CLIMATE and topography bequeath Central Asia with rich hydropower potential. After heavy winter snowfall come the strong sun and warm summers. This brings melting water, 40 cubic kilometres each year, down from glaciers in the Tian Shan Mountains and snowfields in the highlands and steppe land.
As it comes down Kyrgyzstan’s 40,000 rivers and streams, the water drops thousands of metres in altitude. Further south, Tajikistan’s mountains and rivers provide it an estimated 4pc of the world’s hydropower resources. There is surplus electricity in the summer months and now a plan — known as CASA 1000 — is to export 1300MW to Pakistan and Afghanistan
Both countries have reached an agreement under which Afghanistan will receive a fee of 1.25 cents per kWh from Pakistan in exchange for letting 1000MW transit through its territory. The power purchase price is reported to be five cents. This does not appear to be a bad deal for Pakistan.
The shortage of electricity in this country is an impediment to greater industrialisation. A plan to establish a series of industrial estates along the path of the China-Pakistan Economic Corridor had to be shelved this year for want of electricity. Power generation is not the only constraint. A ramshackle transmission and distribution system is equally to blame. Consider for example Sindh’s wind corridor where against 4000MW of immediate wind power potential the grid is unable to evacuate anything close to that from Jhimpir where the wind estates are located. Most of the potential is being squandered.
Much of our energy potential is being squandered.
After reaching Kabul from Tajikistan, the planned CASA 1000 transmission line will enter Pakistan at Torkham before reaching Peshawar. What arrangements are being planned to then transmit this 1000MW to other parts of the country? How can we be sure that we will then not encounter another Sindh wind corridor type situation?
At the same time, I ought to point out a couple of potential risks. Kyrgyzstan and Tajikistan also have decrepit, Soviet-era grids that struggle to keep the lights on. If, like us they also plan to upgrade their grid in the coming years and there is a surge in domestic demand, could we expect a curtailment in electricity available for export? Second, many of the Soviet-era dams are in need of rehabilitation, while new ones are also planned. To what extent is the project predicated on the investments that are going to be made here and what are the risks if these do not materialise? Lastly, there is the risk is of escalating insurgency in Afghanistan.
Nonetheless, energy arbitrage is only one aspect of this project. Its bigger component is improving regional connectivity and economic integration between Kyrgyzstan, Tajikistan, Afghanistan and Pakistan. Such projects create interdependencies and give the countries a stake in each other’s stability and security.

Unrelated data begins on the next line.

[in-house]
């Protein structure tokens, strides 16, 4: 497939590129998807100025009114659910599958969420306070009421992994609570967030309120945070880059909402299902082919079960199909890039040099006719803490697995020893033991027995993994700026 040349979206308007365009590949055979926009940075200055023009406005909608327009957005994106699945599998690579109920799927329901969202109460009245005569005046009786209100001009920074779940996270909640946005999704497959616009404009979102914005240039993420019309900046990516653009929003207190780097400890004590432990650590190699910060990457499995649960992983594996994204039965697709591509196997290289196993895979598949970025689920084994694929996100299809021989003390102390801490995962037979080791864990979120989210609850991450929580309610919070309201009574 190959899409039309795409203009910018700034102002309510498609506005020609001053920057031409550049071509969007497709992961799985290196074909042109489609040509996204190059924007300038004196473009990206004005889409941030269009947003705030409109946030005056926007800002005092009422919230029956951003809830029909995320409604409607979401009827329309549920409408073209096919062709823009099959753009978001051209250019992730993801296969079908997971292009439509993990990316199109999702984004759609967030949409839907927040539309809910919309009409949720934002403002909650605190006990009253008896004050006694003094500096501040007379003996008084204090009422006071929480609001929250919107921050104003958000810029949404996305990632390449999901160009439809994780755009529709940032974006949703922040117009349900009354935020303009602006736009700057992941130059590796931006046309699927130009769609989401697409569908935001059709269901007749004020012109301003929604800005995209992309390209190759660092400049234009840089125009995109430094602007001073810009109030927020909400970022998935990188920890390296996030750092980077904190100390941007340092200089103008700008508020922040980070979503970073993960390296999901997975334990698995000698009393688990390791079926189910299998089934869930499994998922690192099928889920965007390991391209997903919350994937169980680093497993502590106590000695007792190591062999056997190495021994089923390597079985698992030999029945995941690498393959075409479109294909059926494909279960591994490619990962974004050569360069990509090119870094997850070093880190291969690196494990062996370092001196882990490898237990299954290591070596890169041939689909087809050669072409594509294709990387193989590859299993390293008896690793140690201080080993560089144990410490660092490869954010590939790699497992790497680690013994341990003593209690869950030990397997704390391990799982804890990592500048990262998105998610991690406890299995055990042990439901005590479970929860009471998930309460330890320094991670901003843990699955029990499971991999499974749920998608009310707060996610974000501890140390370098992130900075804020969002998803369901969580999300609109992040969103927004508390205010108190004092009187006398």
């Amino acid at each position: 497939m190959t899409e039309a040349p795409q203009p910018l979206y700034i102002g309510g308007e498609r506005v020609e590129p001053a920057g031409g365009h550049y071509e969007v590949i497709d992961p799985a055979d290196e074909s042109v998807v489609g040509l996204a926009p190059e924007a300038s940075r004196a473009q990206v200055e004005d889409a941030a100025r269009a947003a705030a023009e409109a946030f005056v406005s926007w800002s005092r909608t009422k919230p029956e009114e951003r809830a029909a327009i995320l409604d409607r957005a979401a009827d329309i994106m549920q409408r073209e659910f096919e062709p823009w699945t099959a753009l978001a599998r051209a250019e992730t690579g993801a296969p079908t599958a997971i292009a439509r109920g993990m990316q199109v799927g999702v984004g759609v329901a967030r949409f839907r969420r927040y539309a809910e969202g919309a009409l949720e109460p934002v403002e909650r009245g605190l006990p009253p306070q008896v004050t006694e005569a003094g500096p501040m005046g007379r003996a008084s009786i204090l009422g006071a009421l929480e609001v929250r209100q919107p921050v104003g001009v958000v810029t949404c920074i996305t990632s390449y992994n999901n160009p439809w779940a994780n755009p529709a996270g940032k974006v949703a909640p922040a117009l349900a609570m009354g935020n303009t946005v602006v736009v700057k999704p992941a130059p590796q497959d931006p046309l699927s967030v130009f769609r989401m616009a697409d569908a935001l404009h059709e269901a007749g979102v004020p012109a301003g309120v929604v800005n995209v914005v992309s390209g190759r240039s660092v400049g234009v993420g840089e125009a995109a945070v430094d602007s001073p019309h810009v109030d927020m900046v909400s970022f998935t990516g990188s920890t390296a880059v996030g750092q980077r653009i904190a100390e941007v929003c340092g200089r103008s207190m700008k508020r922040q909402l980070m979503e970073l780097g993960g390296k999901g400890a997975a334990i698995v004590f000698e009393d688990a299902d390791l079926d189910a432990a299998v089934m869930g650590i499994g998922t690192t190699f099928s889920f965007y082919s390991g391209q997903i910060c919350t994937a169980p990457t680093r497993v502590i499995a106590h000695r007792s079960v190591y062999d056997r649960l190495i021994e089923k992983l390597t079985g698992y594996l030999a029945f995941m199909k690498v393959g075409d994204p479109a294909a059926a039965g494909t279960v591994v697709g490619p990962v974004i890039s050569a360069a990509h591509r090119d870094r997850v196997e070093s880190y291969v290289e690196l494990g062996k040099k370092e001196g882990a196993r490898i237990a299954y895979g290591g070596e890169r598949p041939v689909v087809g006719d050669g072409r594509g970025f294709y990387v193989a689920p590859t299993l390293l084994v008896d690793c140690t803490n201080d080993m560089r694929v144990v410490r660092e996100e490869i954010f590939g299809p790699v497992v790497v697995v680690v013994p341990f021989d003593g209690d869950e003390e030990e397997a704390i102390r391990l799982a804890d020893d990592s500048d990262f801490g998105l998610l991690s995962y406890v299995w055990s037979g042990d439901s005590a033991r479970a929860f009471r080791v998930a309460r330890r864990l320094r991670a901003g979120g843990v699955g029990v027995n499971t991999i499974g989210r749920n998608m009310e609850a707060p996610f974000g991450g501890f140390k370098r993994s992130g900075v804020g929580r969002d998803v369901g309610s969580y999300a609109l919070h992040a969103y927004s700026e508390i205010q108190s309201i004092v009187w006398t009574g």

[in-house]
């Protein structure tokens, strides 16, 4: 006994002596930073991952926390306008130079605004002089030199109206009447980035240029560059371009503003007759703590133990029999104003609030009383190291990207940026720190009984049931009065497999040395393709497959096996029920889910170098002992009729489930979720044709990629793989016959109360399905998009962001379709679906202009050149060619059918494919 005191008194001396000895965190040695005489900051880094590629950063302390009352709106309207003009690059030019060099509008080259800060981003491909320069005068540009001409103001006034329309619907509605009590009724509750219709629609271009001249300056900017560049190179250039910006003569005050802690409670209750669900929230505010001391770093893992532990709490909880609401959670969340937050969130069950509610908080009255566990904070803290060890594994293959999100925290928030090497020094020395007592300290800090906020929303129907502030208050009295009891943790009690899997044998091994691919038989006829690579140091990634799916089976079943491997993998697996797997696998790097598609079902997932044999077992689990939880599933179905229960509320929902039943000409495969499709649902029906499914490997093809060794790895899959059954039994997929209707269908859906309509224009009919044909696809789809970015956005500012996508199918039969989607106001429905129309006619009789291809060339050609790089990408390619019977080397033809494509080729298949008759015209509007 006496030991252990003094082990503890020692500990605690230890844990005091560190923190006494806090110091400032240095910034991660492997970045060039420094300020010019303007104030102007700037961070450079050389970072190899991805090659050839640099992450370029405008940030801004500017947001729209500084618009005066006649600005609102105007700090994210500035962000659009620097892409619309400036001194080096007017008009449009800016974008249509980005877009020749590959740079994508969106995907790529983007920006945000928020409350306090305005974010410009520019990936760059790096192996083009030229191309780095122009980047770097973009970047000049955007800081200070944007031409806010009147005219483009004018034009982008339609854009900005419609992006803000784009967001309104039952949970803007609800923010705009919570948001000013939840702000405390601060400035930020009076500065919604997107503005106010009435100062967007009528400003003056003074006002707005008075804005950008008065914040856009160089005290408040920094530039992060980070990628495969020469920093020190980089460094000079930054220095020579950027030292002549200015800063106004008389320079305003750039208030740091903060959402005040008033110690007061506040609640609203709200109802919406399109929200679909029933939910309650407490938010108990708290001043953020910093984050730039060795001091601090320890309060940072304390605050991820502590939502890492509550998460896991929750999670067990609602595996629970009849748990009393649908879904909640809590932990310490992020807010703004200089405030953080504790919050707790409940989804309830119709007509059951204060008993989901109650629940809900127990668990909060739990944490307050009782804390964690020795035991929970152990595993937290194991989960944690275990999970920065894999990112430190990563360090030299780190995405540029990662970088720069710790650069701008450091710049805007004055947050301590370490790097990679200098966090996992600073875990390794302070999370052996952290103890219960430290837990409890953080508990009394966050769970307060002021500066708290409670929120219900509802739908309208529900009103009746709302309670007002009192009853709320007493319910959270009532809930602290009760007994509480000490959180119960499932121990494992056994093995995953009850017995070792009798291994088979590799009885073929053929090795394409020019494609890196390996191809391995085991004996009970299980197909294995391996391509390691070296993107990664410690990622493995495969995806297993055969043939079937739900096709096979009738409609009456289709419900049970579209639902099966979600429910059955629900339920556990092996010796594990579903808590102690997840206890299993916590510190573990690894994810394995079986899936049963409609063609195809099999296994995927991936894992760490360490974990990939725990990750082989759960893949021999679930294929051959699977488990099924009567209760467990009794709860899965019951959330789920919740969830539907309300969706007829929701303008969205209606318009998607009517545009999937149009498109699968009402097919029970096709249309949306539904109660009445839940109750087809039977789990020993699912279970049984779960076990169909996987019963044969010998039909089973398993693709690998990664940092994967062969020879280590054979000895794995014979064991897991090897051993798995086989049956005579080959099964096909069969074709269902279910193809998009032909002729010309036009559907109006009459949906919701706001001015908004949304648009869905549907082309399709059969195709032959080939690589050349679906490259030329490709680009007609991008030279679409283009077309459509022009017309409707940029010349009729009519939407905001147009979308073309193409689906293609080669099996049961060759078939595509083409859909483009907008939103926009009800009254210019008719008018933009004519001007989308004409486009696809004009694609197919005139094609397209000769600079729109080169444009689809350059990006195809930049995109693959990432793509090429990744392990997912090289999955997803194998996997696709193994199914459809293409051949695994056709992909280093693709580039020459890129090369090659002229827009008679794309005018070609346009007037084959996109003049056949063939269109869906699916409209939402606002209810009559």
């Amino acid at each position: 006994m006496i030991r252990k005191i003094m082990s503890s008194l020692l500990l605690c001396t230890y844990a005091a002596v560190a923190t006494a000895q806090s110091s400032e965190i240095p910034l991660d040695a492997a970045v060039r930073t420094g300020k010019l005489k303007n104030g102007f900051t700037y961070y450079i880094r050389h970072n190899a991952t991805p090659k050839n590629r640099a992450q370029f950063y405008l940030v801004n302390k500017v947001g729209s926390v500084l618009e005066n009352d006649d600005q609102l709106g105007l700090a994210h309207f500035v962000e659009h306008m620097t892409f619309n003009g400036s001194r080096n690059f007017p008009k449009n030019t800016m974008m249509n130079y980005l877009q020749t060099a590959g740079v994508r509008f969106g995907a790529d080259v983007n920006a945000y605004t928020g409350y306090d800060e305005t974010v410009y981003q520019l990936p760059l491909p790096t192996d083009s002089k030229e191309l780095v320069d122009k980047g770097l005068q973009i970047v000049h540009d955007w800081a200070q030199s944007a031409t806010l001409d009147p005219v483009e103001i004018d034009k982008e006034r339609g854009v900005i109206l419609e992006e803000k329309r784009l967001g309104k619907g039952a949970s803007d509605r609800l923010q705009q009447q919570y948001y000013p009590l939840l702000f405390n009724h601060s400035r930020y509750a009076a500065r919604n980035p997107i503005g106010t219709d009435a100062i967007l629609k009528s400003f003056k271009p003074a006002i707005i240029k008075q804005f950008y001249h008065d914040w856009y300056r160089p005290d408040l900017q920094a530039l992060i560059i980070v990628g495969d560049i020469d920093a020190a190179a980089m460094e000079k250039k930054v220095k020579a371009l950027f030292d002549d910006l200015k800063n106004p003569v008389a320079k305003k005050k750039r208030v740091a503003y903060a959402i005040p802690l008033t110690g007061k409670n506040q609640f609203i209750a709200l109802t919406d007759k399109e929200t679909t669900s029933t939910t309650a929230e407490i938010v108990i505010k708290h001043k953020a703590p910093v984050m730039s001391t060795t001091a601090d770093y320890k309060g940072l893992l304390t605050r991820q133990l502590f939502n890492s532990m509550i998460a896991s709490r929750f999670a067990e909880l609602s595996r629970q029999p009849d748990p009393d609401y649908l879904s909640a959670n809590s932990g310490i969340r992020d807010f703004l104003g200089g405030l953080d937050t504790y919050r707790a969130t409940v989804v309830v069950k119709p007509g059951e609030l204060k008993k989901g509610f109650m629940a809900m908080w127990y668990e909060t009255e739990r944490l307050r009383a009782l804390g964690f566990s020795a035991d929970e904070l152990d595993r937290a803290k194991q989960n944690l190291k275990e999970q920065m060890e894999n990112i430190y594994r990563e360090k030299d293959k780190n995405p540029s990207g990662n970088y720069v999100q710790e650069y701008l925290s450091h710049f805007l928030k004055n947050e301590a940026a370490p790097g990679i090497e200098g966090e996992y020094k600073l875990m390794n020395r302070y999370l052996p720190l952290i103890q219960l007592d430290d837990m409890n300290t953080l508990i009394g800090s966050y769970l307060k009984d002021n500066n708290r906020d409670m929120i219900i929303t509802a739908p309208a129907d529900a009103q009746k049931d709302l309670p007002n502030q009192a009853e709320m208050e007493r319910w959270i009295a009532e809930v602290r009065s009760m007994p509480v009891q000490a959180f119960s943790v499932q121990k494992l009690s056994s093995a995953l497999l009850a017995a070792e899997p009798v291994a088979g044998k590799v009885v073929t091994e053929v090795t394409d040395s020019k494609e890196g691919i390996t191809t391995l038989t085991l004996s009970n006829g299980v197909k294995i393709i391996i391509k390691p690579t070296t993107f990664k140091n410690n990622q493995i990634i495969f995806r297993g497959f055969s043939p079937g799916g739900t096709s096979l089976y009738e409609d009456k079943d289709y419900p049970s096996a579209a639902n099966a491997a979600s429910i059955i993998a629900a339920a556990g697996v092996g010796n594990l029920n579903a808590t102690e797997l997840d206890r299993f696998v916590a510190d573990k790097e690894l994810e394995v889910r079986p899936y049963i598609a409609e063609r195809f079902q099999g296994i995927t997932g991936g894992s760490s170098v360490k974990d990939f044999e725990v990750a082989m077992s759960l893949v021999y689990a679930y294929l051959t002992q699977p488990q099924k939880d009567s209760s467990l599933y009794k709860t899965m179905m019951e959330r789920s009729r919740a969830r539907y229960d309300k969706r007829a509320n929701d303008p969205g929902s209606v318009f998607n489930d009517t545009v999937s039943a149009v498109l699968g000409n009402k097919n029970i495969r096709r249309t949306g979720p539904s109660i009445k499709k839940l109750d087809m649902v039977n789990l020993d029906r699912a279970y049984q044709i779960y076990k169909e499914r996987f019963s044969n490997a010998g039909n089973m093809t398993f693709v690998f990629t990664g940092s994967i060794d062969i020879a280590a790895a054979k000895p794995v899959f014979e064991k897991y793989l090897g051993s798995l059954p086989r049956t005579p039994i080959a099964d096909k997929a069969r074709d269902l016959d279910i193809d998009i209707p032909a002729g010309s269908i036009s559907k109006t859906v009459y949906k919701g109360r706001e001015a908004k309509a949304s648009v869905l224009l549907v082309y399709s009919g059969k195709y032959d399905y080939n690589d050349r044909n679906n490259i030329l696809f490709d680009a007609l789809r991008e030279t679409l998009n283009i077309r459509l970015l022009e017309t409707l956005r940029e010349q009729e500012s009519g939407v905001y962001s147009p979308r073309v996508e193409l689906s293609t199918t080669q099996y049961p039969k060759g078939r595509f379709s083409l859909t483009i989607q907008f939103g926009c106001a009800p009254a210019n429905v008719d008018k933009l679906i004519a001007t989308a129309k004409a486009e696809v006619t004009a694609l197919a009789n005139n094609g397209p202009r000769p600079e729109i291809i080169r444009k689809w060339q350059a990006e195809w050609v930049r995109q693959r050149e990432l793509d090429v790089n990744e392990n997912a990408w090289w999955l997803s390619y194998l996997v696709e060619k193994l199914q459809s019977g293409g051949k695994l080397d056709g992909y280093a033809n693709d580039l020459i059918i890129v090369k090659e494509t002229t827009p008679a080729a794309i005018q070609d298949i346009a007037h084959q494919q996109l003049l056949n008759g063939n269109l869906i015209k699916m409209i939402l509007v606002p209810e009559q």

The planned Tapi gas pipeline is another such project. That takes a different route as it enters Afghanistan from Turkmenistan, north of Herat and then takes a circuitous course along the Afghanistan ring road to arrive at Kandahar before crossing over to Quetta.
The Iran Pakistan gas pipeline is yet another. The same region is traversed by a North-South highway that links the Iranian port of Chabahar with the Afghanistan ring road. This too is an access to Central Asia. The Afghanistan segment of this road is Indian-built and a cause of much (and needless) chagrin in Pakistani defence quarters.
To be clear, it was Pakistan’s intransigence — and not too bright a move on the chessboard — of not allowing India overland transit to Iran and Afghanistan, which led to Chabahar’s development. Were it not for that there would today be a strong commercial lobby in India pressing for harmonious relations with Pakistan.
Beyond energy resources Afghanistan holds substantial deposits of high quality iron ore and coking coal in its Bamiyan province and in which, a few years ago, a consortium of Indian companies had obtained over $10 billion in mining concessions.
Through these columns, let me float the idea for this ore and coal to be brought by means of a straight 600km rail line that can be laid from Bamiyan running through Miramshah in North Waziristan and down to Kalabagh. A giant steel mill could be established here, possibly with Russian assistance that would supply steel products to industries in northern Pakistan and the states of western India.
Crowning all these initiatives, of what could become a mesh of electricity transmission lines, gas pipelines, mines, roads, railways and ports, is the China Pakistan Economic Corridor.
Energy, steel, ports, transit corridors and human capital are the primary resources on which nations are built. We have all the building blocks in sight. The only thing needed is a vision that transcends zero-sum thinking.
The writer is a business strategist and entrepreneur.
Published in Dawn, November 29th, 2015